Russian President Vladimir Putin, recently re-elected for a fourth term, finalised the lineup of his new government and presidential administration in June. Many people expected that Putin would use the start of his new term to significantly refresh his staff, but no personnel revolution took place, and even officials whose fate had seemed sealed kept their jobs.

This lack of change in staffing is often explained as proof that the president has once again opted for stability, fearing radical change in his entourage. Yet falling back on the stability card could turn out to be a false premise that doesn’t explain the logic of the president’s actions and wrongly describes the nature of what is going on. There are reasons to believe that the Putin regime today is, on the contrary, more prepared than ever before for change, including within its staff.

The events of the last four years show that Russia’s fabled stability and lack of change have stopped being the top political value. Proof of this is the staff reshuffles of 2016, which significantly renewed the ruling elite and strengthened the trend of replacing Putin’s old associates with young technocrats who have nothing to do with Putin’s past. That process began after the annexation of Crimea in 2014, when the role of the siloviki in making state decisions increased dramatically, while that of civil institutions fell accordingly. At the same time, conflicts among the elites grew deeper, because Putin was distracted from internal affairs, which gave more autonomy to various factions. All of these were factors in the decision to revamp Putin’s entourage in 2016, and remained relevant in March at the time of his re-election.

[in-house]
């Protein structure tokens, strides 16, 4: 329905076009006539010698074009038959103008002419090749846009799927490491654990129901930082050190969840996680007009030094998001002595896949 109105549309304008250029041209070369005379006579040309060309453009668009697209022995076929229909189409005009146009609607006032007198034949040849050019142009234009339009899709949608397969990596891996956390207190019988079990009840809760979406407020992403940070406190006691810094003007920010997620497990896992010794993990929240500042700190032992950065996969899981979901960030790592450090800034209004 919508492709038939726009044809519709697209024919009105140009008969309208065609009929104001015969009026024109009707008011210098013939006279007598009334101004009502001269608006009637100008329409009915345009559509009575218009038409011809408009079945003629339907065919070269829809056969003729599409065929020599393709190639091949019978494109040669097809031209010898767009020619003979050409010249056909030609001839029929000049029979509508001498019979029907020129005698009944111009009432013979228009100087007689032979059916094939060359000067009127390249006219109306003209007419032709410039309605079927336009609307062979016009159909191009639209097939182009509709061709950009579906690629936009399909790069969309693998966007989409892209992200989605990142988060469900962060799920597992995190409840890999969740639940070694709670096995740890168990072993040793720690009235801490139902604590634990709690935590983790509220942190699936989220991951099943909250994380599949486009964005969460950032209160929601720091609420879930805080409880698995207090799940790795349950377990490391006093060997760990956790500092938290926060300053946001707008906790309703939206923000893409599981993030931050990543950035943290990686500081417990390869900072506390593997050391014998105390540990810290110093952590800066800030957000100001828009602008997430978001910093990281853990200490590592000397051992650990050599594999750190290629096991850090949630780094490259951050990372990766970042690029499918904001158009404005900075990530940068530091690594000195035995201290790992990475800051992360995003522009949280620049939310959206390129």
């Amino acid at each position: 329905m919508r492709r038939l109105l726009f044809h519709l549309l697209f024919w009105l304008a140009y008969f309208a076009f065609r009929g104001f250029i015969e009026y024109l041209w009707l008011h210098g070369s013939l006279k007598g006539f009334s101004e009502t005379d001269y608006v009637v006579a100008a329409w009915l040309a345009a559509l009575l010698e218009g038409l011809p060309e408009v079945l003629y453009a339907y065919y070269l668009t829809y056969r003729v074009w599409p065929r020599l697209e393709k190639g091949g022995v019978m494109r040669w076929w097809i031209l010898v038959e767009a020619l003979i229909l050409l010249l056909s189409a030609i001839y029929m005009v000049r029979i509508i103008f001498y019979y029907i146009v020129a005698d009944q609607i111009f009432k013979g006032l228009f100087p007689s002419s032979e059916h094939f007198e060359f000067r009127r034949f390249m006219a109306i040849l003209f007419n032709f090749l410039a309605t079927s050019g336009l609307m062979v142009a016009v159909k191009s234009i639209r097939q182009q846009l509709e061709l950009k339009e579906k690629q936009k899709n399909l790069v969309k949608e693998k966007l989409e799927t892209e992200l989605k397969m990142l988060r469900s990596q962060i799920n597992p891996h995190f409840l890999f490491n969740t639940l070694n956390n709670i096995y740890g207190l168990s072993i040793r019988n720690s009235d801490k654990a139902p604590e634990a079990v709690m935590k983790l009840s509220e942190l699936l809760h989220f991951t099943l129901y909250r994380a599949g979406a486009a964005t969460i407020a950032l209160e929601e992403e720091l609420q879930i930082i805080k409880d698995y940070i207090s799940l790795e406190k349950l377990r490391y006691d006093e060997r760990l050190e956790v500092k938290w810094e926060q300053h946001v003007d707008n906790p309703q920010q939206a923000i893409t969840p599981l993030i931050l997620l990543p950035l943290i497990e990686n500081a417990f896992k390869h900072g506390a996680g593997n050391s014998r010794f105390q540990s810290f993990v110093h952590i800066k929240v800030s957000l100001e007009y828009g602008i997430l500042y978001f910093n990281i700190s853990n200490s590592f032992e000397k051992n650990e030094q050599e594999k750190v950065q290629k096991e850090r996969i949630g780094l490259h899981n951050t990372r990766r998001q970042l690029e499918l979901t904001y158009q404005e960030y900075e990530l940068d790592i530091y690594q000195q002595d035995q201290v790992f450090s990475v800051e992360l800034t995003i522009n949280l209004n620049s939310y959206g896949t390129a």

A crucial development that demonstrates that the regime is prepared for personnel reshuffles and is generally less attached to stability is the unfreezing of banned topics and the move toward implementing reforms that Putin has been putting off for years. The domestic economic agenda has taken on political significance, and the state has begun slaughtering sacred cows with its proposals to raise the retirement age and reassess tax policy.